A once model state-owned company is being ruined by design, say union members. From Moneyweb.
Former energy minister Jeff Radebe left a trail of destruction across the energy portfolio, not least of which was his irrational disregard for nuclear or clean coal in the energy mix.
That was the view of Nehawu (National Education, Health and Allied Workers’ Union) members picketing outside Gate 3 of the secretive Pelindaba headquarters of the SA Nuclear Energy Company of (Necsa) this week.
“There is a suspicion among workers that the company is being run into the ground – on purpose,” said Zolani Masoleng, Nehawu branch chairperson at Necsa, speaking to Moneyweb this week. “The Department of Energy has been presented with a turnaround strategy, which proposes the retrenchment of 400 staff members and possible sale of public assets without the knowledge and consultation of organised labour. This is being done without consulting labour as required in terms of Section 189 of the Labour Relations Act.”
The suspicion is that the nuclear company is being wrecked so that its licence can be handed over to a foreign buyer – widely believed to be US diagnostic imaging company Lantheus Medical Imaging (LMI) – a Necsa customer.
Nehawu is demanding that the current Necsa board be sacked, along with NTP’s board and its MD, Tina Eboka. NTP is a Necsa subsidiary that produces medical isotopes and other products. Last year Radebe sacked the previous Necsa board and suspended chairman Dr Kelvin Kemm, CEO Phumzile Tshelane and director Pamela Bosman on grounds of “defiance and ineptitude”.
The suspended executives are fighting the former minister’s decision in the Pretoria High Court, and argue in their papers that he interfered in management appointments and over-stepped his ministerial powers, by blocking a non-binding agreement with Russian nuclear company Rosatom.
The Safari-1 nuclear reactor at Pelindaba has been shut down three times in the last 18 months, over safety lapses that were essentially lapses in paperwork (though one worker was airlifted to hospital in the last week after being exposed to a toxic fluorine gas after a cylinder rupture – which some in the company believe was sabotaged). The reactor is used for the production of life-saving medical isotopes, used in the treatment of cancer and exported to more than 60 countries. The shutdown resulted in a daily loss of about R3.5 million, reducing a once model state-owned company into a financial mess, that is now pleading for a R500 million bail-out from government.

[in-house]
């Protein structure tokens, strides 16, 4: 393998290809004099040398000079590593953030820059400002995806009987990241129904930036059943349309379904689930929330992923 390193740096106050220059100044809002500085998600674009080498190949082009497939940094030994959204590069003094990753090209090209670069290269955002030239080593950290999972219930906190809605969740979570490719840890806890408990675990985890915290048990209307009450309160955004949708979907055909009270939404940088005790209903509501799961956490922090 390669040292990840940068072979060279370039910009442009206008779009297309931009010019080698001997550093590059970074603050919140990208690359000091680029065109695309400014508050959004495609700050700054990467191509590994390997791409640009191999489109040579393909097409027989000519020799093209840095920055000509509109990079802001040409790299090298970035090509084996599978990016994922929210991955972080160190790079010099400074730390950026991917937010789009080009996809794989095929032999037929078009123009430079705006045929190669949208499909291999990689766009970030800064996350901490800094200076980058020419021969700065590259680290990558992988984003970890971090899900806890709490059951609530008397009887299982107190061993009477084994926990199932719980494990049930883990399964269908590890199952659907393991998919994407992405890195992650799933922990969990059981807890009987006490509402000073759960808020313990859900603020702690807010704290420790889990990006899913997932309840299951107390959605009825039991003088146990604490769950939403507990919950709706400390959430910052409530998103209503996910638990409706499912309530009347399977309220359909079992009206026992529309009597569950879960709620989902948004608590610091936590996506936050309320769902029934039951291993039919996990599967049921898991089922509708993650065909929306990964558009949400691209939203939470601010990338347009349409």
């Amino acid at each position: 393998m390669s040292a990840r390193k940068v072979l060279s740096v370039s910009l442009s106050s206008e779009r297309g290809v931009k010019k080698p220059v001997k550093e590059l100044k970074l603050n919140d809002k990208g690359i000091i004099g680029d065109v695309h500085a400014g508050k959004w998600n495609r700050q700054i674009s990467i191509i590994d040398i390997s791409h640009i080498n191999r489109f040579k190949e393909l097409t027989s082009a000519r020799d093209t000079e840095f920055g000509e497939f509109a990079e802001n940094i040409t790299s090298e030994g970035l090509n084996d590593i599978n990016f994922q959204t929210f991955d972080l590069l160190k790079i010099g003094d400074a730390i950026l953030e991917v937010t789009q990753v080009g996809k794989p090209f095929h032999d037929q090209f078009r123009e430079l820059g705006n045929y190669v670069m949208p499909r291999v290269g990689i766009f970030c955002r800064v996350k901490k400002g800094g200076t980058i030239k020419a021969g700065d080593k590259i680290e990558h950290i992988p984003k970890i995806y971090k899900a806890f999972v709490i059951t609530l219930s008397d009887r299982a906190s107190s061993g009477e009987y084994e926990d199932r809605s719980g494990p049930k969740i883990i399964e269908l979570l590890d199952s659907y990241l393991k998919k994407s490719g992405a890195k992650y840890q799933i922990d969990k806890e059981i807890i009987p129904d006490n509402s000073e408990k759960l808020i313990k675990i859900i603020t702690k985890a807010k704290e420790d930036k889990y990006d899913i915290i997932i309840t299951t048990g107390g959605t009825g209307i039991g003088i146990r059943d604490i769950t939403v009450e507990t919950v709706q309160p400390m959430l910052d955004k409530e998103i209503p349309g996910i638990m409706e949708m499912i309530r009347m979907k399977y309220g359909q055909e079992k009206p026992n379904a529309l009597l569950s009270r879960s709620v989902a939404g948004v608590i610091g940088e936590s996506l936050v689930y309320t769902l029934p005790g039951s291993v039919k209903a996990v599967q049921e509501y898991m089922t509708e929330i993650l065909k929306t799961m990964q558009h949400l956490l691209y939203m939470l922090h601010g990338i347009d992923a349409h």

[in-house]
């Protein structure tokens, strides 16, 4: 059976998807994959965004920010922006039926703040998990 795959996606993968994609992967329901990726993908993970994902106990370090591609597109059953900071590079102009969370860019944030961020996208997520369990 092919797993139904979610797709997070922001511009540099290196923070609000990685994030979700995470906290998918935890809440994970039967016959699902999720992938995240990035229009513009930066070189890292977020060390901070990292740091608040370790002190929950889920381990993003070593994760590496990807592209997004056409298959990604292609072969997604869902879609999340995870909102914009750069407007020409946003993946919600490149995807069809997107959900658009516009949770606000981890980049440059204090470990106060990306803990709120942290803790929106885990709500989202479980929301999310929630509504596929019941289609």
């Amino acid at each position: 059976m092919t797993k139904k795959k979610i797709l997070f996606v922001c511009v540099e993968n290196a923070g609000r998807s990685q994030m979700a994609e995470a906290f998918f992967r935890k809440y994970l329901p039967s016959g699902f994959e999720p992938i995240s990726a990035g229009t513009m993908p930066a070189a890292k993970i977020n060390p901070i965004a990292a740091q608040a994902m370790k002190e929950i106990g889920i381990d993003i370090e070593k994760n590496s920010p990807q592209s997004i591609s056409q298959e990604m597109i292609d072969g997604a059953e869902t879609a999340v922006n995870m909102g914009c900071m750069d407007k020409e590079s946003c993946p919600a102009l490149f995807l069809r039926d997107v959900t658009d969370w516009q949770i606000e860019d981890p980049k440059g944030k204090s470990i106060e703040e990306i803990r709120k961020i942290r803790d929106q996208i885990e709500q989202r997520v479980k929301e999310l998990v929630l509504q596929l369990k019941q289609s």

In a statement issued this week, Nehawu said newly-appointed Necsa chairman Rob Adams, is anti-working class and ignoring labour laws. Adams was formerly CEO of Necsa. “We feel validated to hold this attitude because he left Necsa in financial tatters in 2012 with 250 employees served with retrenchments notices. He left Necsa to join Aveng Nuclear Manufacturing division, which also collapsed and retrenched its employees,” says the statement.
“To prove that his management style was a disaster to workers at Necsa, within a space of one year in 2013, through the intervention of Nehawu and the reduction of inefficiencies originating from his time as CEO, Necsa was able to achieve a turnaround of R100 million from a deficit of R75 million at the start of 2012/13 financial year to a surplus of R29 million at the end of the period. As a consequence of this, the board at the time was able to clean his mess and took a decision to lift section 189 notices.”
Necsa’s financial troubles started after the appointment of Jeff Radebe as energy minister and are a recent and entirely avoidable creation, says Masoleng. “It is false to claim Necsa’s financial problems will be solved by cutting the wage bill. The problems are much broader than that.”
Nehawu says it has learned that Necsa plans to close or sell several Necsa subsidiary companies, including Pelchem, Pelindaba Enterprises and the vast Necsa property at Pelindaba. Also rumoured for sale are several NTP subsidiaries: NTP Logistics, Gamma-tek and AEC-Amersham.
“As a matter of principle we stand in opposition to the surrender of public resources to private individuals. Public resources are for public benefit,” says Nehawu’s statement.
It says Necsa’s turnaround strategy cannot be complete without replacing the Safari-1 as a matter of urgency and expanding nuclear energy in SA.